The INBIOSA project brings together a group of experts across many disciplines who believe that science requires a revolutionary transformative step in order to address many of the vexing challenges presented by the world. It is INBIOSA’s purpose to enable the focused collaboration of an interdisciplinary community of original thinkers. This paper sets out the case for support for this effort. The focus of the transformative research program proposal is biology-centric. We admit that biology to date has been more fact-oriented (...) and less theoretical than physics. However, the key leverageable idea is that careful extension of the science of living systems can be more effectively applied to some of our most vexing modern problems than the prevailing scheme, derived from abstractions in physics. While these have some universal application and demonstrate computational advantages, they are not theoretically mandated for the living. A new set of mathematical abstractions derived from biology can now be similarly extended. This is made possible by leveraging new formal tools to understand abstraction and enable computability. [The latter has a much expanded meaning in our context from the one known and used in computer science and biology today, that is "by rote algorithmic means", since it is not known if a living system is computable in this sense (Mossio et al., 2009).] Two major challenges constitute the effort. The first challenge is to design an original general system of abstractions within the biological domain. The initial issue is descriptive leading to the explanatory. There has not yet been a serious formal examination of the abstractions of the biological domain. What is used today is an amalgam; much is inherited from physics (via the bridging abstractions of chemistry) and there are many new abstractions from advances in mathematics (incentivized by the need for more capable computational analyses). Interspersed are abstractions, concepts and underlying assumptions “native” to biology and distinct from the mechanical language of physics and computation as we know them. A pressing agenda should be to single out the most concrete and at the same time the most fundamental process-units in biology and to recruit them into the descriptive domain. Therefore, the first challenge is to build a coherent formal system of abstractions and operations that is truly native to living systems. Nothing will be thrown away, but many common methods will be philosophically recast, just as in physics relativity subsumed and reinterpreted Newtonian mechanics. -/- This step is required because we need a comprehensible, formal system to apply in many domains. Emphasis should be placed on the distinction between multi-perspective analysis and synthesis and on what could be the basic terms or tools needed. The second challenge is relatively simple: the actual application of this set of biology-centric ways and means to cross-disciplinary problems. In its early stages, this will seem to be a “new science”. This White Paper sets out the case of continuing support of Information and Communication Technology (ICT) for transformative research in biology and information processing centered on paradigm changes in the epistemological, ontological, mathematical and computational bases of the science of living systems. Today, curiously, living systems cannot be said to be anything more than dissipative structures organized internally by genetic information. There is not anything substantially different from abiotic systems other than the empirical nature of their robustness. We believe that there are other new and unique properties and patterns comprehensible at this bio-logical level. The report lays out a fundamental set of approaches to articulate these properties and patterns, and is composed as follows. -/- Sections 1 through 4 (preamble, introduction, motivation and major biomathematical problems) are incipient. Section 5 describes the issues affecting Integral Biomathics and Section 6 -- the aspects of the Grand Challenge we face with this project. Section 7 contemplates the effort to formalize a General Theory of Living Systems (GTLS) from what we have today. The goal is to have a formal system, equivalent to that which exists in the physics community. Here we define how to perceive the role of time in biology. Section 8 describes the initial efforts to apply this general theory of living systems in many domains, with special emphasis on crossdisciplinary problems and multiple domains spanning both “hard” and “soft” sciences. The expected result is a coherent collection of integrated mathematical techniques. Section 9 discusses the first two test cases, project proposals, of our approach. They are designed to demonstrate the ability of our approach to address “wicked problems” which span across physics, chemistry, biology, societies and societal dynamics. The solutions require integrated measurable results at multiple levels known as “grand challenges” to existing methods. Finally, Section 10 adheres to an appeal for action, advocating the necessity for further long-term support of the INBIOSA program. -/- The report is concluded with preliminary non-exclusive list of challenging research themes to address, as well as required administrative actions. The efforts described in the ten sections of this White Paper will proceed concurrently. Collectively, they describe a program that can be managed and measured as it progresses. (shrink)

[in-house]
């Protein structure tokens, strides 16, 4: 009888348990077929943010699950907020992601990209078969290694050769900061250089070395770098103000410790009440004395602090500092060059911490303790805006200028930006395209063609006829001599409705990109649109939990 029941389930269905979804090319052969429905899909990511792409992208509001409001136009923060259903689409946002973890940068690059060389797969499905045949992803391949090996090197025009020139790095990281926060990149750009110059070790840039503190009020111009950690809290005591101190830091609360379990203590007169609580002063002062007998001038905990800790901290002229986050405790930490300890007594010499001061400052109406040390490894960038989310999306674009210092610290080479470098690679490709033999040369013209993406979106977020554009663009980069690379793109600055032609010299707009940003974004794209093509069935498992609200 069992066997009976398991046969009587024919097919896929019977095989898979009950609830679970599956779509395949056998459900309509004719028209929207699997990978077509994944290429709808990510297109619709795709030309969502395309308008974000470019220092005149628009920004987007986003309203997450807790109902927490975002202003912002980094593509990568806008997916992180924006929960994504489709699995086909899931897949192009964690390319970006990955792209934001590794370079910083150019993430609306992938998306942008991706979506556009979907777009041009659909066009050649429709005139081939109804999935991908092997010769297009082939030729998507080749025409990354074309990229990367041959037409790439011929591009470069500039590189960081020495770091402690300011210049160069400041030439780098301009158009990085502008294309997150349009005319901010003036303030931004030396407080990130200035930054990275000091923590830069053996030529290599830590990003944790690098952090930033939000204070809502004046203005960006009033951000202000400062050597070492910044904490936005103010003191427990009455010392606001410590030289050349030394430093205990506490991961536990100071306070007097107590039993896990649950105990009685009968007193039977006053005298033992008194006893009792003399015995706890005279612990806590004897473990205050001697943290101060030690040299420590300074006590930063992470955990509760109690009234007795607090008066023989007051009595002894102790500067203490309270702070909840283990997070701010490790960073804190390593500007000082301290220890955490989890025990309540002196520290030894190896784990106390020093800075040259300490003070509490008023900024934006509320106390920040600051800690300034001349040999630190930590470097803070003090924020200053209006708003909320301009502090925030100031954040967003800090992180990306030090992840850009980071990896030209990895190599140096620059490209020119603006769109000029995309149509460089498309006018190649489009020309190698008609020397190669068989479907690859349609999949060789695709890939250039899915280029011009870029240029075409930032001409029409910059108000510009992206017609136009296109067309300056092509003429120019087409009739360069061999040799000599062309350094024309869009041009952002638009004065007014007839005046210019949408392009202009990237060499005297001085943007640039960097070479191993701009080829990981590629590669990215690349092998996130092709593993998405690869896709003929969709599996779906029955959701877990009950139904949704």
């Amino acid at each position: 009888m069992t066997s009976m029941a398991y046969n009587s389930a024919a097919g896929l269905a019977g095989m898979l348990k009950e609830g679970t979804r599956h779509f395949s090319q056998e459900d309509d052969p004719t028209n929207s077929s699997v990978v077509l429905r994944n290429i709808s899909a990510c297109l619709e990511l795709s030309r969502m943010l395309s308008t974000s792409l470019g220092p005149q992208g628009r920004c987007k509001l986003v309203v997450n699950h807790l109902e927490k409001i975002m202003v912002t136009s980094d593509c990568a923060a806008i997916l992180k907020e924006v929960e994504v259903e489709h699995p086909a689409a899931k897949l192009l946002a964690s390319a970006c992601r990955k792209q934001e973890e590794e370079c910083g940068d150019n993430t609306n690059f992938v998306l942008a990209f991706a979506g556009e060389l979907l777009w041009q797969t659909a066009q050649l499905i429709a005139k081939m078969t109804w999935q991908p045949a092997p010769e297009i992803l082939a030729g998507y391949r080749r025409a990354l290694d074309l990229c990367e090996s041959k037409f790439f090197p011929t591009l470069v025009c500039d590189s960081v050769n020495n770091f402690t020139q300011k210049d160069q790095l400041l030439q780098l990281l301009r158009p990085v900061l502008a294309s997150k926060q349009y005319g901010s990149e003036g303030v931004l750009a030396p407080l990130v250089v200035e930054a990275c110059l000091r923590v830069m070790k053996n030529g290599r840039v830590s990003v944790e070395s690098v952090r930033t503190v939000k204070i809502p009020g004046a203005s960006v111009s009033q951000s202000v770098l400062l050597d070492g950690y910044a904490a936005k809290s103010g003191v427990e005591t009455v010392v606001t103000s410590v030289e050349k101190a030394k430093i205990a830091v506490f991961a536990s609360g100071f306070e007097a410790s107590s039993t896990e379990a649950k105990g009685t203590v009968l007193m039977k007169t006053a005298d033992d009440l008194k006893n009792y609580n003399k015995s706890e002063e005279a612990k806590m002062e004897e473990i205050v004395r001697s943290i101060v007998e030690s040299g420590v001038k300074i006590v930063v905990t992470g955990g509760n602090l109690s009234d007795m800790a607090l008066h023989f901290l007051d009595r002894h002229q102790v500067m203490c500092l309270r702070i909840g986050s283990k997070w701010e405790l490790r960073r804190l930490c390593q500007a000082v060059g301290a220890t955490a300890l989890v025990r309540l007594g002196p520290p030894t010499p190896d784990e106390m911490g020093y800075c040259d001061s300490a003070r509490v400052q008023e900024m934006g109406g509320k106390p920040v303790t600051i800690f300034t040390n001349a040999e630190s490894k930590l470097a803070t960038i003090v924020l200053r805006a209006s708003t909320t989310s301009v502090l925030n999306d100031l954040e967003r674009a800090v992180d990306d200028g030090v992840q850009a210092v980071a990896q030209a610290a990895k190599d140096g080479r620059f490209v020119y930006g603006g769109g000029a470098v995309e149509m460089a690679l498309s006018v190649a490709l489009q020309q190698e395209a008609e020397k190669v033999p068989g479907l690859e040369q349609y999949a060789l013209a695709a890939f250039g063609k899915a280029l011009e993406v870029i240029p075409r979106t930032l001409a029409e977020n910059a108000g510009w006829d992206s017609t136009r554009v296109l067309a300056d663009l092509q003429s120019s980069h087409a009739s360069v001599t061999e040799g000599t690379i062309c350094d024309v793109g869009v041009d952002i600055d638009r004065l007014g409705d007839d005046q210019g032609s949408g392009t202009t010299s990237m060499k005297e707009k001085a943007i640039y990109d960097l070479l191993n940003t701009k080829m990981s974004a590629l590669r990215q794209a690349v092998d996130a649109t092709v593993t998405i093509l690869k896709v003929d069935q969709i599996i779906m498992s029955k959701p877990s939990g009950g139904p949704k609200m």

Between the Psyche and the Social is the first collection that specifically features the field of psychoanalytic social theory emerging in and between psychoanalysis, feminism, postcolonial studies, and queer theory, and across the disciplines of philosophy, literary, film, and cultural studies. This collection of essays takes the psychoanalytic study of social oppression in some new directions by engaging—indeed, stirring up—unconscious fantasies and ethical tensions at the heart of social subjectivity.